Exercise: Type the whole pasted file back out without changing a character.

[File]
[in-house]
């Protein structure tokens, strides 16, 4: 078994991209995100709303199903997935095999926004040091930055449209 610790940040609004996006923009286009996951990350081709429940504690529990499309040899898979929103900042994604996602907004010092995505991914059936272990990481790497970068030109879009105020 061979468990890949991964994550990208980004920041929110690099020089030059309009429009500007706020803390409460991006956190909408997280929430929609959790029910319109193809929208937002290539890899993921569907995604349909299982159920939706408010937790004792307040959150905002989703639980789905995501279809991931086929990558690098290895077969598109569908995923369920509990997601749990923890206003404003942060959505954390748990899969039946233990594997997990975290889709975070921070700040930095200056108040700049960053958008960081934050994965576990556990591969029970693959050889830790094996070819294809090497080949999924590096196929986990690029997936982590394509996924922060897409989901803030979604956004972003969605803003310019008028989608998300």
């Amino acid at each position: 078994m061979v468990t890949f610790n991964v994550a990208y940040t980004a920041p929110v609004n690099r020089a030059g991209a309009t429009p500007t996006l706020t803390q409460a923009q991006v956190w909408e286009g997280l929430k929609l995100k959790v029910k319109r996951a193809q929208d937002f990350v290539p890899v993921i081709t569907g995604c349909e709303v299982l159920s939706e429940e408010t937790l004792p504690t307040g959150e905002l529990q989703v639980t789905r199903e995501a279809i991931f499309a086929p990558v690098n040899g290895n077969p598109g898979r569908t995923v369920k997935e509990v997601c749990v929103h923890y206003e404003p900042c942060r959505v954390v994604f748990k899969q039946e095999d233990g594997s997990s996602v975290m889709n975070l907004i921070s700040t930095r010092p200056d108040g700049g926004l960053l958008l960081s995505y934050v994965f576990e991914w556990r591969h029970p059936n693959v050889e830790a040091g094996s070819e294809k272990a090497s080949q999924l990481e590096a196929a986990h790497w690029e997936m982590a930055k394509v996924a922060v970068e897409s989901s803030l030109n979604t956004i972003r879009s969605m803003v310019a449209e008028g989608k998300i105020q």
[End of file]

[in-house]
């Protein structure tokens, strides 16, 4: 078994991209995100709303199903997935095999926004040091930055449209 610790940040609004996006923009286009996951990350081709429940504690529990499309040899898979929103900042994604996602907004010092995505991914059936272990990481790497970068030109879009105020 061979468990890949991964994550990208980004920041929110690099020089030059309009429009500007706020803390409460991006956190909408997280929430929609959790029910319109193809929208937002290539890899993921569907995604349909299982159920939706408010937790004792307040959150905002989703639980789905995501279809991931086929990558690098290895077969598109569908995923369920509990997601749990923890206003404003942060959505954390748990899969039946233990594997997990975290889709975070921070700040930095200056108040700049960053958008960081934050994965576990556990591969029970693959050889830790094996070819294809090497080949999924590096196929986990690029997936982590394509996924922060897409989901803030979604956004972003969605803003310019008028989608998300």
């Amino acid at each position: 078994m061979v468990t890949f610790n991964v994550a990208y940040t980004a920041p929110v609004n690099r020089a030059g991209a309009t429009p500007t996006l706020t803390q409460a923009q991006v956190w909408e286009g997280l929430k929609l995100k959790v029910k319109r996951a193809q929208d937002f990350v290539p890899v993921i081709t569907g995604c349909e709303v299982l159920s939706e429940e408010t937790l004792p504690t307040g959150e905002l529990q989703v639980t789905r199903e995501a279809i991931f499309a086929p990558v690098n040899g290895n077969p598109g898979r569908t995923v369920k997935e509990v997601c749990v929103h923890y206003e404003p900042c942060r959505v954390v994604f748990k899969q039946e095999d233990g594997s997990s996602v975290m889709n975070l907004i921070s700040t930095r010092p200056d108040g700049g926004l960053l958008l960081s995505y934050v994965f576990e991914w556990r591969h029970p059936n693959v050889e830790a040091g094996s070819e294809k272990a090497s080949q999924l990481e590096a196929a986990h790497w690029e997936m982590a930055k394509v996924a922060v970068e897409s989901s803030l030109n979604t956004i972003r879009s969605m803003v310019a449209e008028g989608k998300i105020q």